Despite grazing conditions being difficult for most of May, grass quality on Dairylink Ireland farms has held up and can support up to 20 litres of milk production.

Programme adviser Aidan Cushnahan took grass samples from Dairylink farms over recent weeks. The samples were taken in paddocks that cows were about to graze, with total covers typically sitting around 3,000kg DM/ha (1,500kg DM/ha available).

The Trouw Nutiopt Dairy Model was used for the analysis and it measures common parameters such as metabolisable energy (ME) and crude protein (CP), as well as acid-loading potential and rumen unsaturated fatty acid load.

A summary of the results from Dairylink farms are outlined in Table 1. Aidan points out that most samples had a ME content over 12 MJ/kg DM, which is above average for the time of year.

It shows that the efforts that Dairylink farmers put in with measuring and budgeting grass pays off by producing a sward with a high leaf content and nutritional value.

If it is assumed that cows can achieve an average dry matter (DM) intake of 14kg/cow/day, the resultant energy intake in most cases should be sufficient to support maintenance (M) plus 20 litres/cow/day under good grazing conditions.

Of course, this level of DM intake was not possible when weather was poor, but it shows what is possible when grazing conditions are ideal.

The advice to Dairylink farmers when conditions were tricky during May was to adjust feed settings to M+15 for cows and M+12 for first-lactation heifers, but this was reviewed as soon as the weather improved.

The samples taken at Frank Goodman’s farm indicated that the grass had a lower ME content and therefore a lower milk production potential than other samples tested.

“It is not exactly clear why the ME content was lower because the grass looked to have a high leaf content.

“The wet conditions experienced on the sampling day appeared to have an impact on the sugar content and this may have had some bearing on the results,” Aidan said.

The protein content of all samples from Dairylink farms was above 20%, but like ME content, this is expected to decline as the growing season progresses.

Steps to stop butterfat depression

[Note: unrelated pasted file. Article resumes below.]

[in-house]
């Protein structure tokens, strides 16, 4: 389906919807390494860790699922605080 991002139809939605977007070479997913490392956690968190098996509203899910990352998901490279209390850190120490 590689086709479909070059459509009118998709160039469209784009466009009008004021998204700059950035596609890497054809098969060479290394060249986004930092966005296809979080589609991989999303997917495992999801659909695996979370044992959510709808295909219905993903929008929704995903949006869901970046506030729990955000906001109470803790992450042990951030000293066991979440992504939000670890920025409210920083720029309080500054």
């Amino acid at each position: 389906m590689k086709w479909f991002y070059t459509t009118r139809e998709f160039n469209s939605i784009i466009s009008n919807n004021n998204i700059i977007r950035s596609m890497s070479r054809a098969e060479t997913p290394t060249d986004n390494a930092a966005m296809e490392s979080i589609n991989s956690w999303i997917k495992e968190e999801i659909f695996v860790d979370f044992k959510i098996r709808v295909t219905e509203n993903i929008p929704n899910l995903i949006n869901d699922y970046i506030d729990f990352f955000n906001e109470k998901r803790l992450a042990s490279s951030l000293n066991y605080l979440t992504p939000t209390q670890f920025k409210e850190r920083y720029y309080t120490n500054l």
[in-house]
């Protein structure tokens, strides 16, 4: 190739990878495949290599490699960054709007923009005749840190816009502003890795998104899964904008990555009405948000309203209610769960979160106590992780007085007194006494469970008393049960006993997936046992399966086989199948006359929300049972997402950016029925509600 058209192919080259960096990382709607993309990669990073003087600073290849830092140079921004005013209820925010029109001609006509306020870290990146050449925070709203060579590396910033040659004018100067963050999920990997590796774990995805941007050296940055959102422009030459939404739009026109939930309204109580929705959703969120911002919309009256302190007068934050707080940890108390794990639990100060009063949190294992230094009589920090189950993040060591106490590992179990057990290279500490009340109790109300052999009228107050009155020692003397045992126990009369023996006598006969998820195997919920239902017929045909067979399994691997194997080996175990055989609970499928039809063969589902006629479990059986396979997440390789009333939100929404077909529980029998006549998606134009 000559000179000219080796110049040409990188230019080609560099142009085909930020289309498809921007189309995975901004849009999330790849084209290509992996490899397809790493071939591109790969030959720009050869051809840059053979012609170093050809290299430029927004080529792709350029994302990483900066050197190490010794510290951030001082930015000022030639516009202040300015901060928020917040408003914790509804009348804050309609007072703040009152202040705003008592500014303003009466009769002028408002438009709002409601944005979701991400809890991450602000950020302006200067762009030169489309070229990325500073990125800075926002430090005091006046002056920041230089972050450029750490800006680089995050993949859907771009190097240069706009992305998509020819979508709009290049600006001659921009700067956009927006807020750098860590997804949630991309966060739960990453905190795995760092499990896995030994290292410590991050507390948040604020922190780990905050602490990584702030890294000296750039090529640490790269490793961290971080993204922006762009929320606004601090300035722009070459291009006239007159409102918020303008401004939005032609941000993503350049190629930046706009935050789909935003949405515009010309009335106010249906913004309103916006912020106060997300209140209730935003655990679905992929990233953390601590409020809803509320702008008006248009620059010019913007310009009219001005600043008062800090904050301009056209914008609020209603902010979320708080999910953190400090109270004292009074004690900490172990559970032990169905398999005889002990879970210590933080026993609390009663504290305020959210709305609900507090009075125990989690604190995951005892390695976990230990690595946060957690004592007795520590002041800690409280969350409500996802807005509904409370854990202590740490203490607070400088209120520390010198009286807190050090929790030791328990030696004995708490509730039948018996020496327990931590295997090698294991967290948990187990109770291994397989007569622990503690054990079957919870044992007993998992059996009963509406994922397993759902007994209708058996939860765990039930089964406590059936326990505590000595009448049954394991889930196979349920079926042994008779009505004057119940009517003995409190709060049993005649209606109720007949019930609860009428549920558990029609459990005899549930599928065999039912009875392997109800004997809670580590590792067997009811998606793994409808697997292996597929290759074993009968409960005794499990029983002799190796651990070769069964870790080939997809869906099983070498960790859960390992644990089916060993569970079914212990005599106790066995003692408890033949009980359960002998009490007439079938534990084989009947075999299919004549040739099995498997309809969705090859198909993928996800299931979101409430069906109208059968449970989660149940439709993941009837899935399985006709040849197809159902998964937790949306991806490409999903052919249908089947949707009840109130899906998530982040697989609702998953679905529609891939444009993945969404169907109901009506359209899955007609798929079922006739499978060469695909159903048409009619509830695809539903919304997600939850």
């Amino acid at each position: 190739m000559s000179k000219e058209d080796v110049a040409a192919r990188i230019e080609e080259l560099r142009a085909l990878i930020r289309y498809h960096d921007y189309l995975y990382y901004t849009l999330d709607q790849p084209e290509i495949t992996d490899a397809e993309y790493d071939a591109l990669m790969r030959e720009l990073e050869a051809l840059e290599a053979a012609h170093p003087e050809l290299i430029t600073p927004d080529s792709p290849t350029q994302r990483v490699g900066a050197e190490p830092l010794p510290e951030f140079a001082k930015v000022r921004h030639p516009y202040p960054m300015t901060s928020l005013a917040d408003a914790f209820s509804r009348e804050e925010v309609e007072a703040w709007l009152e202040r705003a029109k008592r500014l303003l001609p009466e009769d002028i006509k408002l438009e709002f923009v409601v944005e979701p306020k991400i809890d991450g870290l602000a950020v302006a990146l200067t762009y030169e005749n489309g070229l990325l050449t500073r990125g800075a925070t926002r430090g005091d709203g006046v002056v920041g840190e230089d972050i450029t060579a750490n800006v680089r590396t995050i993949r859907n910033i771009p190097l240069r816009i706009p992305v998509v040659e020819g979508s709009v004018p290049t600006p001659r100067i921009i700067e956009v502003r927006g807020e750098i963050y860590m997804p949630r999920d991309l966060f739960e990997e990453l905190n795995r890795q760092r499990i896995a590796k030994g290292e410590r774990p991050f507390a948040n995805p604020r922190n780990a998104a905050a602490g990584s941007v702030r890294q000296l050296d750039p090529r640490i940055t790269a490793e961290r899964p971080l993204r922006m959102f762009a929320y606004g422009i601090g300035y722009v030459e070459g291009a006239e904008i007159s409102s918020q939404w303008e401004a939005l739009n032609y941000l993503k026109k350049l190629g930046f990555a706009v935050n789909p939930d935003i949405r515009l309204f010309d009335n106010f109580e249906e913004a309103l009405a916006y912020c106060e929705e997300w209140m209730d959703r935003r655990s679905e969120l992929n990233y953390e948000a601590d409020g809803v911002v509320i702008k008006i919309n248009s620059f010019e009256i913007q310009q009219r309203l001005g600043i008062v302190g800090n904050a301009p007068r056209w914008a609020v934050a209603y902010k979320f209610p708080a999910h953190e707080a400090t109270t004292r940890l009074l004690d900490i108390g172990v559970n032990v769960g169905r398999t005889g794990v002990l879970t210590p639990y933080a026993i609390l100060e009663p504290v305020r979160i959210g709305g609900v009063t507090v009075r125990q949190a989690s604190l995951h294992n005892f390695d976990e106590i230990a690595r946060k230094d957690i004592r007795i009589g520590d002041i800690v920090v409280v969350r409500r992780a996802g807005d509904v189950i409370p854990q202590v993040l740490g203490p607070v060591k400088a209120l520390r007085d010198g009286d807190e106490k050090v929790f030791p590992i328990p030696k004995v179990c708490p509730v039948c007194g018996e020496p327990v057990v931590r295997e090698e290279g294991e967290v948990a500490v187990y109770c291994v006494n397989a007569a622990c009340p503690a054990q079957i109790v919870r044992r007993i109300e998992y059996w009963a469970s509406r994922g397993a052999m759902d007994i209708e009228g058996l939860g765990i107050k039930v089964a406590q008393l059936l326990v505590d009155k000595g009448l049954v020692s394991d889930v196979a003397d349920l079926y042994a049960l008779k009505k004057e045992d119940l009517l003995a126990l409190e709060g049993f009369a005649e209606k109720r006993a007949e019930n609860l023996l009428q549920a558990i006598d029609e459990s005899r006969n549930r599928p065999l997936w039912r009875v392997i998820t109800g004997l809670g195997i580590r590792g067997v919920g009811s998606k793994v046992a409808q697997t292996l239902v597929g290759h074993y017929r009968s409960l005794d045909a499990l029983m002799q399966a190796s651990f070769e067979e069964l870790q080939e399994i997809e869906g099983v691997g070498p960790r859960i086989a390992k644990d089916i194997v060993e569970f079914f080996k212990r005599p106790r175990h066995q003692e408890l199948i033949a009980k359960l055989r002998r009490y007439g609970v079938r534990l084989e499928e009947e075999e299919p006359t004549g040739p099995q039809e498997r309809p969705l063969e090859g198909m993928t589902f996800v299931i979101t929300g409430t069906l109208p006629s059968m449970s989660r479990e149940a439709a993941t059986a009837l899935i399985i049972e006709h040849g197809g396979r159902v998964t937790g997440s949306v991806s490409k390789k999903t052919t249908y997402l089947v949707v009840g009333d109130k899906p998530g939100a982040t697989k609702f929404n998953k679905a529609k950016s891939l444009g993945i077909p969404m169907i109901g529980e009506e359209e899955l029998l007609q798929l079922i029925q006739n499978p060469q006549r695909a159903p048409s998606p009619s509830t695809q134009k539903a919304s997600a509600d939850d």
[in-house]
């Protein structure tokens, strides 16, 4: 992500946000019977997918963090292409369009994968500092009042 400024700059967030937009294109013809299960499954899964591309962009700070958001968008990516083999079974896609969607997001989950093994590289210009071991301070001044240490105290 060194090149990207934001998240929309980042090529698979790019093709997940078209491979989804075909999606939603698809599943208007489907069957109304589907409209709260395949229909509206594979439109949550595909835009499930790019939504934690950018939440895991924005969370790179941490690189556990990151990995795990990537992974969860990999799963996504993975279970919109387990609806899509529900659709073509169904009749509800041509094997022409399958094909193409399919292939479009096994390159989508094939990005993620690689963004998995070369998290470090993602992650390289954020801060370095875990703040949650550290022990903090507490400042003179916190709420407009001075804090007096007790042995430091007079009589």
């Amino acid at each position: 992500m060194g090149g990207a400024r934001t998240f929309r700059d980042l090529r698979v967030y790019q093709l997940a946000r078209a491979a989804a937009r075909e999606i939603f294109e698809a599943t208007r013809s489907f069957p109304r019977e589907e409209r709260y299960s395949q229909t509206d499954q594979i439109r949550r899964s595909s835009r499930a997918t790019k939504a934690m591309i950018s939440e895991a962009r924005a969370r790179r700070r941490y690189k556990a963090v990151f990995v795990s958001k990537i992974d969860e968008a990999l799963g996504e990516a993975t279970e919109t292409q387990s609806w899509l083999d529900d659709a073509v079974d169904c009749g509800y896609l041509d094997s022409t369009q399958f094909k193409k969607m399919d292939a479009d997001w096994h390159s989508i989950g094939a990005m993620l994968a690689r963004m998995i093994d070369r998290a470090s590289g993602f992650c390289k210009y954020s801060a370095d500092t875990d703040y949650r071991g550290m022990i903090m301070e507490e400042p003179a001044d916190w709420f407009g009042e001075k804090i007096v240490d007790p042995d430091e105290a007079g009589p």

Research suggests that increases in acid loading potential and rumen unsaturated fatty acid load (RUFAL) can have a negative impact on butterfat production.

Acid loading appeared to be relatively high in grass samples from Dairylink farms. In general, the risk of butterfat depression is considered low when cows are grazing grass with an acid loading value below 34.

“On the Dairylink farms, it possible that the higher acid loading could be due to the relatively high sugar values and, in some cases, low fibre (NDF) content of the samples,” said programme adviser Aidan Cushnahan.

He points out that, while it is not possible to alter the composition of the grass to minimise a butterfat drop, you do have control over concentrate supplementation.

“If acid loading is high, avoid feeding supplements with a significant amount of wheat. This is because the starch should also help minimise the effects of high RUFAL intakes,” Aidan explained.

“Instead, include higher levels of digestible fibre such as soya hulls and sugar beet pulp to help reduce acid loading and maintain butterfat production.

“The acid load value should also decline as the grazing season progresses,” he added.

Looking at RUFAL values, the Dairylink samples did not exceed 16, which is considered the threshold where it may cause a reduction in butterfat.

“Increases in RUFAL intake have been observed in grass grazed from the second rotation through to June. It has also been suggested swards which are grazed at suboptimal grazing covers, say below 2,500 kgDM/ha cover, or are high in protein, may have higher RUFAL concentrations,” explained Aidan.

Nitrogen update

According to Claire Beckett from Trouw Nutrition, RUFAL levels have generally been lower than usual so far this year.

She suggests this could be due to lower levels of nitrogen uptake and utilisation with the cooler than normal temperatures experienced in May.

If RUFAL values in grass are high, ingredients such as maize distillers, dark grains, and brewers grains, should be minimised as these feeds add to RUFAL intakes.

“The inclusion of digestible fibre to reduce acid loading should also help as the effects of high RUFAL intakes.

“If total pre-grazing grass covers are consistently around 2,500 kgDM/ha (1,000kg DM/ha available), take steps to slow the grazing rotation to allow covers to build up,” Aidan said.